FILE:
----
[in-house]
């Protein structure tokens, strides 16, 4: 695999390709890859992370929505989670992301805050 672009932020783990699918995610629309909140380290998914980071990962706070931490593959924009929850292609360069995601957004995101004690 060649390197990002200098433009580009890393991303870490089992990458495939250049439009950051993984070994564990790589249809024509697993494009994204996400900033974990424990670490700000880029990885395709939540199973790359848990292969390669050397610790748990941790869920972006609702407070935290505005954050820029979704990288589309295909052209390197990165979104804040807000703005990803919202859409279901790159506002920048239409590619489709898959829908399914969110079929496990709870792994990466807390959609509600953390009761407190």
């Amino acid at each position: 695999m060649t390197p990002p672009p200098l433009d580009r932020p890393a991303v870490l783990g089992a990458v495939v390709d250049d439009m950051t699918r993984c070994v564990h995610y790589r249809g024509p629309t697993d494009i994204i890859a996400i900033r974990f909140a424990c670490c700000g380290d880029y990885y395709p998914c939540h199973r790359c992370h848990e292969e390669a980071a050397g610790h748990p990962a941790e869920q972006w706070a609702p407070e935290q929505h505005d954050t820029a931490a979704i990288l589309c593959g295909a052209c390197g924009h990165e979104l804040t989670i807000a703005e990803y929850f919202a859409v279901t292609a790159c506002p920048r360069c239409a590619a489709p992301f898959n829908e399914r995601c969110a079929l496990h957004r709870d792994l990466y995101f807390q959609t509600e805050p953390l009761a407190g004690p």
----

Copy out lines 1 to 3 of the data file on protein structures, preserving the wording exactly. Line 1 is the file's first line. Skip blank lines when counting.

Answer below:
[in-house]
């Protein structure tokens, strides 16, 4: 695999390709890859992370929505989670992301805050 672009932020783990699918995610629309909140380290998914980071990962706070931490593959924009929850292609360069995601957004995101004690 060649390197990002200098433009580009890393991303870490089992990458495939250049439009950051993984070994564990790589249809024509697993494009994204996400900033974990424990670490700000880029990885395709939540199973790359848990292969390669050397610790748990941790869920972006609702407070935290505005954050820029979704990288589309295909052209390197990165979104804040807000703005990803919202859409279901790159506002920048239409590619489709898959829908399914969110079929496990709870792994990466807390959609509600953390009761407190």
């Amino acid at each position: 695999m060649t390197p990002p672009p200098l433009d580009r932020p890393a991303v870490l783990g089992a990458v495939v390709d250049d439009m950051t699918r993984c070994v564990h995610y790589r249809g024509p629309t697993d494009i994204i890859a996400i900033r974990f909140a424990c670490c700000g380290d880029y990885y395709p998914c939540h199973r790359c992370h848990e292969e390669a980071a050397g610790h748990p990962a941790e869920q972006w706070a609702p407070e935290q929505h505005d954050t820029a931490a979704i990288l589309c593959g295909a052209c390197g924009h990165e979104l804040t989670i807000a703005e990803y929850f919202a859409v279901t292609a790159c506002p920048r360069c239409a590619a489709p992301f898959n829908e399914r995601c969110a079929l496990h957004r709870d792994l990466y995101f807390q959609t509600e805050p953390l009761a407190g004690p």